There is a strong link between CDU’s School of Education and Teaching Schools. Practice teachers are assigned a class and a mentor teacher. Each school has a designated Professional Learning Leader (PLL) who coordinates the practice round. Most schools accept a number of preservice teachers for each practice period. A role filled by the PLL is that of coordinating the whole school training program. This includes arranging weekly professional development sessions for all practice teachers. Within schools, preservice and mentor teachers share important and mutually beneficial collaboration.

In turn, school PLL’s and mentors liaise with School of Education lecturers in order to monitor preservice teachers progress and fine tune programs. This leads to periodic course upgrading.

External Students

The School of Education has an excellent reputation for its support of preservice teachers who are studying externally, both within the NT and elsewhere around Australia. The University’s online program, ‘Learnline’ is organised in a way that offers distance students full inclusion and participation in the program. This includes opportunities for trainee teachers to complete practice teaching rounds in their local school districts.

Our university’s contribution to preparing the next generation of teachers spreads far beyond its physical campus. Teaching is a vital profession. Teachers fill an invaluable and irreplaceable role in our community. It is reassuring to know that tomorrow’s teachers are being well prepared for the roles they will fill.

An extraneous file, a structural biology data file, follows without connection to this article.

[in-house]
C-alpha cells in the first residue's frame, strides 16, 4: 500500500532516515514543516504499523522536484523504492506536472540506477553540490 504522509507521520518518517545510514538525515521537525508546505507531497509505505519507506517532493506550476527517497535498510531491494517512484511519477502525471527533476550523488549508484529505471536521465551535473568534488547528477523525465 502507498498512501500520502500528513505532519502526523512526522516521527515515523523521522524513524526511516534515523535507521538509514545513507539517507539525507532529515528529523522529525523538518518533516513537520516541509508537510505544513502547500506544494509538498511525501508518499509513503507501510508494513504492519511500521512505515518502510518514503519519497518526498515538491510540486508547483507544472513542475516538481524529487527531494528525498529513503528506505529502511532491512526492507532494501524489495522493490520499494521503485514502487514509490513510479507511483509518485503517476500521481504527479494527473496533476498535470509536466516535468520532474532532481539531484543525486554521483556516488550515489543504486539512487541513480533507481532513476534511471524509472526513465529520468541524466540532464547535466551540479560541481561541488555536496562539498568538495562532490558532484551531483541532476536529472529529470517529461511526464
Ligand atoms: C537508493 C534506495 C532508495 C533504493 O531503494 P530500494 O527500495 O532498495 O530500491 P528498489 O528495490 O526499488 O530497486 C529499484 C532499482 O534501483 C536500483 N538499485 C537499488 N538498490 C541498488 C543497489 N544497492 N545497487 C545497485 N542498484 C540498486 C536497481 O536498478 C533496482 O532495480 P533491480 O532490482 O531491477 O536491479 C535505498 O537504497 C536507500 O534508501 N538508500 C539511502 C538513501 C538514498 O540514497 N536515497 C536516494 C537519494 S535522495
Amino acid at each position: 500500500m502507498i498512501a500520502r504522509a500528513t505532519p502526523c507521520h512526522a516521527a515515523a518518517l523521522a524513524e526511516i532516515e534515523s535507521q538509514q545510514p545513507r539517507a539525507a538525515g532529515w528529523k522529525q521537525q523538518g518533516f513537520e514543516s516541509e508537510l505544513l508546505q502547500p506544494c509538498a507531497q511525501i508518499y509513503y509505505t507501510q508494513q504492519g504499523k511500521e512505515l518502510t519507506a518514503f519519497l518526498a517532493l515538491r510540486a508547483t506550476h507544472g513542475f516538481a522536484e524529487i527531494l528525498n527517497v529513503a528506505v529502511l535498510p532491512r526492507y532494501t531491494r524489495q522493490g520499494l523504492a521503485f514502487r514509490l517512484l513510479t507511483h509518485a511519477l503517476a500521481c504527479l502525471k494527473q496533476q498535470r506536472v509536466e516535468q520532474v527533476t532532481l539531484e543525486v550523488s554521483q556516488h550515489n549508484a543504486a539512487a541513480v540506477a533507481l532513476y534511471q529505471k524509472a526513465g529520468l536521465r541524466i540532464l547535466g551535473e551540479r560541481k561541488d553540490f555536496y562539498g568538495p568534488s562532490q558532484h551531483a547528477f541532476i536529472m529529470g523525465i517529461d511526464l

Note: I am a casual employee working with CDU’s School of Education.


There is more to education in our schools than today, tomorrow and the future. Yesterday and times past should be in the frame. While it is essential that we consider the future and where schools and educational direction will head in time to come, we do well to reflect on history. Schools of today have been built upon their past. While relatively young by interstate comparison, it is true to say there are few Northern Territory schools less than twenty years old. That means they are building on history and establishing traditions.

Schools are ‘communities’ and no-where more so than in the Northern Territory. While our population has expanded in the past decade and continues to grow, we are small and somewhat insular by comparison to the states. This means Territorians come to have more personal contact with decision makers than elsewhere in Australia.

Most schools in the Territory pride themselves on the welcome given to parents inquiring about enrolment or enrolling their children. There is however, one piece of information very rarely available; a historical profile of schools available in print form.

History is ignored